UAF gets federal grant to preserve ‘Into the Wild’ bus

Into the Wild bus
Fairbanks Transit System Bus 142 arrives at the Troth Yeddha’ campus Wednesday, Oct. 6, 2021 at the Engineering, Learning and Innovation Facility’s high bay structural testing lab. (JR Ancheta/UAF)

A $500,000 federal grant will help the University of Alaska Museum of the North preserve Bus 142, popularized by the book and movie “Into the Wild.”

The funding comes from the National Park Service and the Institute of Museum and Library Services, through the Save America’s Treasures program. Angela Linn, a museum collections manager, said the award will help cover the costs for preserving the 1940s-era Fairbanks public transit bus.

Into the Wild bus
Bus 142 is lowered at the Engineering, Learning and Innovation Facility’s high bay structural lab for preservation. (JR Ancheta/UAF)

“Freeze it and document it in its current state, because the most famous part of it was from 1992 when Chris McCandless was there,” Linn said.

McCandless’ death from starvation at the bus 30 years ago drew travelers from across the world, at least two of whom died trying to reach it. In 2020, a helicopter removed the bus from a spot near Denali National Park and Preserve and moved it to Fairbanks.

Linn said the first step in the preservation process is stabilizing the bus’ structure.

“Making it safe for people to walk around in it, for us to move the bus to the exhibit site,” Linn said. “But it’s also about preserving the surface of the bus both inside and outside, so that we can preserve all the graffiti and all the epitaphs that have been placed on the surface of the bus.”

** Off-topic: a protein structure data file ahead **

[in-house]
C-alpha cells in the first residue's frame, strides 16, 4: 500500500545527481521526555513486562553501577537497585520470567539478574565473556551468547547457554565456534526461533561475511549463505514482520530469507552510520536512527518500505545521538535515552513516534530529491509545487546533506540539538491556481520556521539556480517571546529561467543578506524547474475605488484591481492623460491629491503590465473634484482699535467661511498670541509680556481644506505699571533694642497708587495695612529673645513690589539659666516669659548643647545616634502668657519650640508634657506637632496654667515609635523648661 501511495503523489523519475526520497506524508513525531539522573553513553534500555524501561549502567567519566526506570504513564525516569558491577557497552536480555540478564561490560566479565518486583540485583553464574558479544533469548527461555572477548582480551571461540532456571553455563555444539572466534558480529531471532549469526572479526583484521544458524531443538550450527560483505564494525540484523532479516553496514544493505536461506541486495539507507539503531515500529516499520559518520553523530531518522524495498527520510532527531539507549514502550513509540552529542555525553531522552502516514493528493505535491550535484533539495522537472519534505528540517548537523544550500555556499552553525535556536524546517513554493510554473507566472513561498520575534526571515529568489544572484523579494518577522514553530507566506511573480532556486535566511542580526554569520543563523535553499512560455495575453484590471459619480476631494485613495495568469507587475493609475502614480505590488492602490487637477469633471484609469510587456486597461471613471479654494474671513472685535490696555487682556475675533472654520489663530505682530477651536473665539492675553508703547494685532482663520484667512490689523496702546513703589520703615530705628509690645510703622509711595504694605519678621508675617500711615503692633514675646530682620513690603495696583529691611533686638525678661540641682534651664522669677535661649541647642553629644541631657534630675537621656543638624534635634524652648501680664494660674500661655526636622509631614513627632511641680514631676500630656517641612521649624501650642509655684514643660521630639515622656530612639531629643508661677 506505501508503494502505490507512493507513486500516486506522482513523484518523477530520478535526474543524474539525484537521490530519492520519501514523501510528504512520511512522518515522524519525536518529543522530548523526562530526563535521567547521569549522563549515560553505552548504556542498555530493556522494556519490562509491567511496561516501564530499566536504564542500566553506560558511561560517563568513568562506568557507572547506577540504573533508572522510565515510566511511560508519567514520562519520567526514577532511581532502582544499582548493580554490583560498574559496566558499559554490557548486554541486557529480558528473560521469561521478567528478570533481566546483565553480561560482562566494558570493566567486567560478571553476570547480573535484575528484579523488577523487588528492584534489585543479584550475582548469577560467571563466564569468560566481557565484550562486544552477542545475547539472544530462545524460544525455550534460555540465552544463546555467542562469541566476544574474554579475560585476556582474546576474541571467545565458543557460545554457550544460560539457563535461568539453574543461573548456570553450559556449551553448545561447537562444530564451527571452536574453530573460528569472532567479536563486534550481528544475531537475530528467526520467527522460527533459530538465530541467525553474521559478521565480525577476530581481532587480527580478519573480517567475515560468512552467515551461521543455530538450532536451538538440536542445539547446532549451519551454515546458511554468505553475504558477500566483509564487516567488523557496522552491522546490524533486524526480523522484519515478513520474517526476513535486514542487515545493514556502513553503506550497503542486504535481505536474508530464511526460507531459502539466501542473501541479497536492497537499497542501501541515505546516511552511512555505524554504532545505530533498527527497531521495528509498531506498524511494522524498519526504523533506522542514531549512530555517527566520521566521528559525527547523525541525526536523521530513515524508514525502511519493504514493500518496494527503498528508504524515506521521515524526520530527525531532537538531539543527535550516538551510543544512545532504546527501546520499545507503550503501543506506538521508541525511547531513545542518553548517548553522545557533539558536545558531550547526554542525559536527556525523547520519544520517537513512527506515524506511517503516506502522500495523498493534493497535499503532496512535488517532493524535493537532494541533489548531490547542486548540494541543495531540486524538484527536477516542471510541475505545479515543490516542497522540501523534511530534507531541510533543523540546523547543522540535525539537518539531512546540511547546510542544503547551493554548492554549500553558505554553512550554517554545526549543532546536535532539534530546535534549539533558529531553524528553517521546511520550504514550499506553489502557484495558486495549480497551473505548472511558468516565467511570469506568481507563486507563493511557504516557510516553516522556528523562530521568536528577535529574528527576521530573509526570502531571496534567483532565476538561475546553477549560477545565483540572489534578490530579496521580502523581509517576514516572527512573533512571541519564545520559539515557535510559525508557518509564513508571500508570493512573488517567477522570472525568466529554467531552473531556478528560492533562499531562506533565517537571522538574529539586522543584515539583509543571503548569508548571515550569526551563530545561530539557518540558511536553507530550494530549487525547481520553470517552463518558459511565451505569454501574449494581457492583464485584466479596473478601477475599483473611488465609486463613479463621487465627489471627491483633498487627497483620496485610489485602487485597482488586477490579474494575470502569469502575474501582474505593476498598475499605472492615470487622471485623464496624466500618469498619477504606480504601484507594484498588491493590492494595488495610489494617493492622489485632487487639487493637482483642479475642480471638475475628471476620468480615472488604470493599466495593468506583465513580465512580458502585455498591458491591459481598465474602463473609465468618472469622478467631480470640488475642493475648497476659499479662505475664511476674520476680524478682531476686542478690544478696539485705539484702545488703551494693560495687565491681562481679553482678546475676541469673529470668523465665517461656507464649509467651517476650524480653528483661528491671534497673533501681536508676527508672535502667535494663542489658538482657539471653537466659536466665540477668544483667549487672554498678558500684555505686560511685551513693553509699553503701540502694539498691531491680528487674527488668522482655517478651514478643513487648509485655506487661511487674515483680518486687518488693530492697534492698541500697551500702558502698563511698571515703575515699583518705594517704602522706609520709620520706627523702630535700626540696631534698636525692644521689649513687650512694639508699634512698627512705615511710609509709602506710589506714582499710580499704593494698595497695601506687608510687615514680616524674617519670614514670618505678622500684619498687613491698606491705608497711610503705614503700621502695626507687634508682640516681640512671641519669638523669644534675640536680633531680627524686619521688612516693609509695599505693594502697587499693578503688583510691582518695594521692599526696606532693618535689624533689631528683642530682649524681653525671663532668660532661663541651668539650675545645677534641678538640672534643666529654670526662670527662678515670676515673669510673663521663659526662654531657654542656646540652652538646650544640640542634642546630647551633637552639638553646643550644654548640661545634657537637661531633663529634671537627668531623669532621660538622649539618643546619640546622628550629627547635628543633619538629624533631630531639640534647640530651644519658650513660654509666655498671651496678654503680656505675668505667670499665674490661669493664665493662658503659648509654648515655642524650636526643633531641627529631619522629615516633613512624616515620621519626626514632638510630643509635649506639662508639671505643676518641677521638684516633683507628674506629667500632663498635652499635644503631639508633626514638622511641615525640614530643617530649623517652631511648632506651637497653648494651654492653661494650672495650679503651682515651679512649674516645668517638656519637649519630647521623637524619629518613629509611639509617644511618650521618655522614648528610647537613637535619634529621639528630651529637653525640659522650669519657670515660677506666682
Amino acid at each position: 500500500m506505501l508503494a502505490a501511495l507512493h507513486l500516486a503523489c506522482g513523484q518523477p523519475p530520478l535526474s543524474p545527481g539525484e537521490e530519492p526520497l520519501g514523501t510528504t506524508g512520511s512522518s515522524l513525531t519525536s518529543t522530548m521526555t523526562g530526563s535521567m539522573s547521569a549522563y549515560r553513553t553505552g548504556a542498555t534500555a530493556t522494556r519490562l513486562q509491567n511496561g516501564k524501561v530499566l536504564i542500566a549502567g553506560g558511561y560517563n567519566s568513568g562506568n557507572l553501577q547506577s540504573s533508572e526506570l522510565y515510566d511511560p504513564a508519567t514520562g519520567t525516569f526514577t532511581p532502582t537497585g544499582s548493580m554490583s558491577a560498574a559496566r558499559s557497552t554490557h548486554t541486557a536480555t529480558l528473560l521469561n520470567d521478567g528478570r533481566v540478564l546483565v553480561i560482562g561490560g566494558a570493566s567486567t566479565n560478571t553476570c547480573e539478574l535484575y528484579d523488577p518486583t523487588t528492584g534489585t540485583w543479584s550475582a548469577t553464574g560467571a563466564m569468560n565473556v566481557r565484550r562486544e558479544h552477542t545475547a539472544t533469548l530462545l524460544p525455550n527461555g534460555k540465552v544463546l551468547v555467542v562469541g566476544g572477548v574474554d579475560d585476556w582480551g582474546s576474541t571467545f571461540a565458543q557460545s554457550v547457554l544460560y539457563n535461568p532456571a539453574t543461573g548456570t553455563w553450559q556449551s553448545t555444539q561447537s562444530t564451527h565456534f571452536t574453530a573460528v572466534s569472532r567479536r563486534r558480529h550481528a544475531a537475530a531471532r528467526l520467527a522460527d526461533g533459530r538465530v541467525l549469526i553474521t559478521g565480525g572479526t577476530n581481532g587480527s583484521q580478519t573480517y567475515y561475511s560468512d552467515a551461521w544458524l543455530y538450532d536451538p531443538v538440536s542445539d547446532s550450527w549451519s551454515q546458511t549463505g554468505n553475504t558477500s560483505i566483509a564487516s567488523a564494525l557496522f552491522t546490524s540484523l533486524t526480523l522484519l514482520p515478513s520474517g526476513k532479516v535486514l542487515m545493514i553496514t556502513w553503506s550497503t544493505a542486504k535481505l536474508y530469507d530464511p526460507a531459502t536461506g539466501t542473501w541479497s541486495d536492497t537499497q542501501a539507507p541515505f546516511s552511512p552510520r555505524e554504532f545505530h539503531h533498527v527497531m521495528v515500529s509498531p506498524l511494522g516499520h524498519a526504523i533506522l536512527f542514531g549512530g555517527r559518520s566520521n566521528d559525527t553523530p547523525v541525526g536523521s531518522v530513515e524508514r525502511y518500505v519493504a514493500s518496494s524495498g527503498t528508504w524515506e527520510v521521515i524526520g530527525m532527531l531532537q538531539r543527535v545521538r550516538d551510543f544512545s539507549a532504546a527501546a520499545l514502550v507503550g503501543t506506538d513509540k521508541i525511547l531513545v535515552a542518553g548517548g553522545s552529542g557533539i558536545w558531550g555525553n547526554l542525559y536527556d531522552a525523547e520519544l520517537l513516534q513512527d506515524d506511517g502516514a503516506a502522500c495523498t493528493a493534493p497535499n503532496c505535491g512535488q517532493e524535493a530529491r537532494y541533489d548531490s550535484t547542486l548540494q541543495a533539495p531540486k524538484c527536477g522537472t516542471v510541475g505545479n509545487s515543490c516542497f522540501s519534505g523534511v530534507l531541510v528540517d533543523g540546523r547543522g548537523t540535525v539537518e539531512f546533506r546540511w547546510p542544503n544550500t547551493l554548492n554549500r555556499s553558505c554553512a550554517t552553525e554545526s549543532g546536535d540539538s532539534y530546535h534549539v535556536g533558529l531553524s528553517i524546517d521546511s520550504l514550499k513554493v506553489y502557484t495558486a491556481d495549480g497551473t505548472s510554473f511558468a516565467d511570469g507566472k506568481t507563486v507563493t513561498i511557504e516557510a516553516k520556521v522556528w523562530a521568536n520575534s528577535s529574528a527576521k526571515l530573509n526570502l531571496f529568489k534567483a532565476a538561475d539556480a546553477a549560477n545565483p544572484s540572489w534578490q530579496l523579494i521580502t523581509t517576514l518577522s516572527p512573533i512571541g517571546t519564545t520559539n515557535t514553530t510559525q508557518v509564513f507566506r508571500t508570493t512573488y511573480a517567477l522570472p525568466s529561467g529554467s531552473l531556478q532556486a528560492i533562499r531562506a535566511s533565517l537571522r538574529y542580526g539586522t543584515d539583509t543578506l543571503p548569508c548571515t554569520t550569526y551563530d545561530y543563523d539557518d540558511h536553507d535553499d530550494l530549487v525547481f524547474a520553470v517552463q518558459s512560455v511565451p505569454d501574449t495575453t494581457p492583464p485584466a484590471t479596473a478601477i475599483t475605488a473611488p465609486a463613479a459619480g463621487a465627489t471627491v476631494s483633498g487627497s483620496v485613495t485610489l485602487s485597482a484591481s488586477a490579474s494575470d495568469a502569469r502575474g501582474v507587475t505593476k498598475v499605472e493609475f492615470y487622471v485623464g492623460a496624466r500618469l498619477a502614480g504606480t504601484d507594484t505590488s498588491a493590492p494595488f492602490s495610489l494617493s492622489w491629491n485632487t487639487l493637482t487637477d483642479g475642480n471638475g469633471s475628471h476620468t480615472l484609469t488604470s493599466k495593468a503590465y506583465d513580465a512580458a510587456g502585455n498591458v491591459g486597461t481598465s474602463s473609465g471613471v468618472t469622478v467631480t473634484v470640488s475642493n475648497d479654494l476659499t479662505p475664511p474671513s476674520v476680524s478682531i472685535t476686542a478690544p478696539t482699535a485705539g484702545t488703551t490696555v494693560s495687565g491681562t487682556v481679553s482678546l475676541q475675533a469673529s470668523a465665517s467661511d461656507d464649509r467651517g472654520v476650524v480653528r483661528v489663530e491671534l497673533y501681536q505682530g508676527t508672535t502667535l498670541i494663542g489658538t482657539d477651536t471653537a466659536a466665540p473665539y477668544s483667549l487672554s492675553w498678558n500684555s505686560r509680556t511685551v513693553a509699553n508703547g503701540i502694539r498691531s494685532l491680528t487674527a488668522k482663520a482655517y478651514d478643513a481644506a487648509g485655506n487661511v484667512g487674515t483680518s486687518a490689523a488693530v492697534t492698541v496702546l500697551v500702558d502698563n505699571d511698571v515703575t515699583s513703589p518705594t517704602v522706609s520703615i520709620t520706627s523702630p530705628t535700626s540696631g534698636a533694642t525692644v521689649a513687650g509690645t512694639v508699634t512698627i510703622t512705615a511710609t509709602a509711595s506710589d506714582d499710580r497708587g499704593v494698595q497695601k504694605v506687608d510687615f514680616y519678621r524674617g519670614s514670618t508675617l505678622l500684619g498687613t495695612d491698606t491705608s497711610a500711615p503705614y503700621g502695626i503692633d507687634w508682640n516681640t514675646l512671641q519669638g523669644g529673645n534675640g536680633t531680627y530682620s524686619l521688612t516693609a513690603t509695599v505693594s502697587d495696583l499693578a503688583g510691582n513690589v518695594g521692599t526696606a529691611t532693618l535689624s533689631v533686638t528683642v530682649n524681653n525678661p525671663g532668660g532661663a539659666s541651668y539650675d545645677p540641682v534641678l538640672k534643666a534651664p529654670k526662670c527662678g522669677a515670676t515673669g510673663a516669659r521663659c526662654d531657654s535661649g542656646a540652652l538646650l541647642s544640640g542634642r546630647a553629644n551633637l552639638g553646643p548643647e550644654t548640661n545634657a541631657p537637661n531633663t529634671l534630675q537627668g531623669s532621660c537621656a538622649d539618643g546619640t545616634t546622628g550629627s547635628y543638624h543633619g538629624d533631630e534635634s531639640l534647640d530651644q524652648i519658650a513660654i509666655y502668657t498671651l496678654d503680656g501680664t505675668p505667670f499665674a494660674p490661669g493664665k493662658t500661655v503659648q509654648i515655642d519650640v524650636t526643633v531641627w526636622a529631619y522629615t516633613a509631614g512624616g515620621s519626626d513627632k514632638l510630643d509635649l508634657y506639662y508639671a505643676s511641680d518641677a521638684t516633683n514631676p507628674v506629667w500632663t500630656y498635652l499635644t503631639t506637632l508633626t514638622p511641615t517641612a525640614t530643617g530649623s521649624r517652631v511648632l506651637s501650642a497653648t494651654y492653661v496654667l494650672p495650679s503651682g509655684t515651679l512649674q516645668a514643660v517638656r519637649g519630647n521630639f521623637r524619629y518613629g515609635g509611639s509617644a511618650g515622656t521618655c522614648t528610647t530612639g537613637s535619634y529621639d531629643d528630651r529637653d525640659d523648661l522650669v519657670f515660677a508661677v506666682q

Linn said the grant will cover the cost of hiring a preservation company to do the work.  

Into the Wild bus
A group of students gather to observe Fairbanks Transit Bus 142. (JR Ancheta/UAF)

“This very well-known and well-respected conservation team out of Pennsylvania, BR Howard and Associates,” Linn said. “And they’re the one who came last summer and did the condition assessment of it, and prepared a proposal to us and we used that proposal to get the funding.”

Although the project is focused on preserving the bus as is, Linn notes that because it will eventually go on display outside, missing and broken windows will be replaced. The plan calls for exhibiting the bus behind the museum on the University of Alaska Fairbanks campus, in a fenced area protected by a shelter.

“So that the direct sun and the snow and the rain and the heavy-duty element exposure will be a little bit lessened,” Linn said.

Linn said another grant is being applied for to build the bus shelter. The museum is also working with the nonprofit group Friends of Bus 142 to raise money. Linn said the museum hopes to open the bus exhibit in 2024.

In the meantime the public can view the bus as it’s being worked on inside UAF’s Usibelli Building, as well as via webcam.

Dan Bross is a reporter at KUAC in Fairbanks.

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